Charlotte E. Ray graduated from Howard Law School on February 27, 1872, becoming not only the first female African-American lawyer in the United States but also the first practicing female lawyer in Washington, D.C.
Ray was born in 1850 in New York City, where her father worked as a minister and was a prominent abolitionist. She attended the Institution for the Education of Colored Youth in Washington, D.C., one of the few educational institutions in the country that educated African-American girls.
In 1869, Ray began teaching at Howard University, which was established in 1867 to educate emancipated slaves and their decedents. During her first year of teaching, Ray was accepted into the Howard School of Law, where she applied under the name “C.E. Ray” because the university was reluctant to admit women to its law program.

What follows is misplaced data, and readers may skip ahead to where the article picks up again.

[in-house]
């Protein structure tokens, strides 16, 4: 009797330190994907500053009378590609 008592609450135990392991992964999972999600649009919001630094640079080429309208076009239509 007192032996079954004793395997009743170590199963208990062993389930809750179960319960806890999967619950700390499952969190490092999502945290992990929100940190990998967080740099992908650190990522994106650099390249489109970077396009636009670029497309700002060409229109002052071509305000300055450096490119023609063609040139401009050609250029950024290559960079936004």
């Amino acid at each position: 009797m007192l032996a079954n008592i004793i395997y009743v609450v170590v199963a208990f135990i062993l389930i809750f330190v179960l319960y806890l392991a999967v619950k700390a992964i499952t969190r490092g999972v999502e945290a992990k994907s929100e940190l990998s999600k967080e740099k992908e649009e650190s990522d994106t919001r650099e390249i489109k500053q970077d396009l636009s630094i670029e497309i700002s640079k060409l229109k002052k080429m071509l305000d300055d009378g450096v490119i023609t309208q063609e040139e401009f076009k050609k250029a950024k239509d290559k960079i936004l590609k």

Upon graduating in 1872, Ray opened a law practice, specializing in commercial law. However, Ray was unable to maintain her practice due to race and gender discrimination. She returned to New York in 1879 where she worked as a teacher in Brooklyn. She was active in the women’s suffrage movement until her death at age 60.